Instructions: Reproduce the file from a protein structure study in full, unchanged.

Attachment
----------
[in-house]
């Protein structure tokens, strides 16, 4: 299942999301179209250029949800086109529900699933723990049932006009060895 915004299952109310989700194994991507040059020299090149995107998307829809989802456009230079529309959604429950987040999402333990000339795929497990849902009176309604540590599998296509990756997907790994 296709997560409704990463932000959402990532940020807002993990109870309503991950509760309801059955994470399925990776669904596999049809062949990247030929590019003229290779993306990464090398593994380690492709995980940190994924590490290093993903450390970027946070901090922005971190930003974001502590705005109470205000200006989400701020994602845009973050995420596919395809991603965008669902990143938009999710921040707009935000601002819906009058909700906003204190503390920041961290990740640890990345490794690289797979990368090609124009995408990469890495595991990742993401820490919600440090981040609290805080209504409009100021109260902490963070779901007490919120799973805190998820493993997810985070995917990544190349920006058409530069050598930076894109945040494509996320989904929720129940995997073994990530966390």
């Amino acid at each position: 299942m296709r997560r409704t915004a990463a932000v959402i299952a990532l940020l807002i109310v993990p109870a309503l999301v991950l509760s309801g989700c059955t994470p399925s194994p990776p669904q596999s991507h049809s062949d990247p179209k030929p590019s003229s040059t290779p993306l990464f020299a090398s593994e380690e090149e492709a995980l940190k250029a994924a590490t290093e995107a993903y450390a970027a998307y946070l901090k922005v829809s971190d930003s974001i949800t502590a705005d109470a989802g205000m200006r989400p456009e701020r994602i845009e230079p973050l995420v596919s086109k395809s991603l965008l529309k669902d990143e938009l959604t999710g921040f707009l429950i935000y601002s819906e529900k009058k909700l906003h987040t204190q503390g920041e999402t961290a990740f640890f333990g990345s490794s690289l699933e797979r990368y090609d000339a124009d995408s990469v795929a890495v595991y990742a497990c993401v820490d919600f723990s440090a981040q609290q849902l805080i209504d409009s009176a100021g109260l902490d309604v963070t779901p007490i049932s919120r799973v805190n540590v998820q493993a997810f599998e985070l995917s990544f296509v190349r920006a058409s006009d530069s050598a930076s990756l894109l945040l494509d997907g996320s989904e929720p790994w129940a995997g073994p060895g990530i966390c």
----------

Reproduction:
[in-house]
């Protein structure tokens, strides 16, 4: 299942999301179209250029949800086109529900699933723990049932006009060895 915004299952109310989700194994991507040059020299090149995107998307829809989802456009230079529309959604429950987040999402333990000339795929497990849902009176309604540590599998296509990756997907790994 296709997560409704990463932000959402990532940020807002993990109870309503991950509760309801059955994470399925990776669904596999049809062949990247030929590019003229290779993306990464090398593994380690492709995980940190994924590490290093993903450390970027946070901090922005971190930003974001502590705005109470205000200006989400701020994602845009973050995420596919395809991603965008669902990143938009999710921040707009935000601002819906009058909700906003204190503390920041961290990740640890990345490794690289797979990368090609124009995408990469890495595991990742993401820490919600440090981040609290805080209504409009100021109260902490963070779901007490919120799973805190998820493993997810985070995917990544190349920006058409530069050598930076894109945040494509996320989904929720129940995997073994990530966390």
């Amino acid at each position: 299942m296709r997560r409704t915004a990463a932000v959402i299952a990532l940020l807002i109310v993990p109870a309503l999301v991950l509760s309801g989700c059955t994470p399925s194994p990776p669904q596999s991507h049809s062949d990247p179209k030929p590019s003229s040059t290779p993306l990464f020299a090398s593994e380690e090149e492709a995980l940190k250029a994924a590490t290093e995107a993903y450390a970027a998307y946070l901090k922005v829809s971190d930003s974001i949800t502590a705005d109470a989802g205000m200006r989400p456009e701020r994602i845009e230079p973050l995420v596919s086109k395809s991603l965008l529309k669902d990143e938009l959604t999710g921040f707009l429950i935000y601002s819906e529900k009058k909700l906003h987040t204190q503390g920041e999402t961290a990740f640890f333990g990345s490794s690289l699933e797979r990368y090609d000339a124009d995408s990469v795929a890495v595991y990742a497990c993401v820490d919600f723990s440090a981040q609290q849902l805080i209504d409009s009176a100021g109260l902490d309604v963070t779901p007490i049932s919120r799973v805190n540590v998820q493993a997810f599998e985070l995917s990544f296509v190349r920006a058409s006009d530069s050598a930076s990756l894109l945040l494509d997907g996320s989904e929720p790994w129940a995997g073994p060895g990530i966390c």